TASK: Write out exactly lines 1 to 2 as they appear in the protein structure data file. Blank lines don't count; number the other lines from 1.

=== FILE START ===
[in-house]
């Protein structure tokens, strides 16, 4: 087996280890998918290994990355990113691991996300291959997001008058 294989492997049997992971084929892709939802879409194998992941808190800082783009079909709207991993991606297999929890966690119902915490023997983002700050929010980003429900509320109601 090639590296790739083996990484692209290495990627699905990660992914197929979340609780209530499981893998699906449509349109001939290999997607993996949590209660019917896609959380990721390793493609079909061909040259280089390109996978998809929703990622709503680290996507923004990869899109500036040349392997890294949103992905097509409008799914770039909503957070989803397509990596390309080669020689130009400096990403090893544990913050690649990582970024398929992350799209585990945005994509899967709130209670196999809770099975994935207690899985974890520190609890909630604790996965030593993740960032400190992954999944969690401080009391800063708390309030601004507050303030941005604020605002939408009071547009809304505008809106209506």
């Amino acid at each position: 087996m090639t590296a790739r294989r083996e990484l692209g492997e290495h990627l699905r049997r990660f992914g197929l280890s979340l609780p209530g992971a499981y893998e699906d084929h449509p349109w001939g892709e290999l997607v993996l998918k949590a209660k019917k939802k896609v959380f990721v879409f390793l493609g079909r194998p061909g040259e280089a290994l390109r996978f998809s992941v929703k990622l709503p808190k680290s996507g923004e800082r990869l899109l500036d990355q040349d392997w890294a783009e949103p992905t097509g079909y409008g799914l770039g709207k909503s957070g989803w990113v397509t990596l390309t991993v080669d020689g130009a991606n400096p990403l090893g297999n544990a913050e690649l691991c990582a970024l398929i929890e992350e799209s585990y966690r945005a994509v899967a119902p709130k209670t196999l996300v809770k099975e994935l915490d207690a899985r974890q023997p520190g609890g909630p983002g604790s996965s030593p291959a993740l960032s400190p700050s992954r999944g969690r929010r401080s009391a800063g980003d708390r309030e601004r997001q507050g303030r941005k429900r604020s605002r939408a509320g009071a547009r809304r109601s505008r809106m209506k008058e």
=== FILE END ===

[in-house]
């Protein structure tokens, strides 16, 4: 087996280890998918290994990355990113691991996300291959997001008058 294989492997049997992971084929892709939802879409194998992941808190800082783009079909709207991993991606297999929890966690119902915490023997983002700050929010980003429900509320109601 090639590296790739083996990484692209290495990627699905990660992914197929979340609780209530499981893998699906449509349109001939290999997607993996949590209660019917896609959380990721390793493609079909061909040259280089390109996978998809929703990622709503680290996507923004990869899109500036040349392997890294949103992905097509409008799914770039909503957070989803397509990596390309080669020689130009400096990403090893544990913050690649990582970024398929992350799209585990945005994509899967709130209670196999809770099975994935207690899985974890520190609890909630604790996965030593993740960032400190992954999944969690401080009391800063708390309030601004507050303030941005604020605002939408009071547009809304505008809106209506």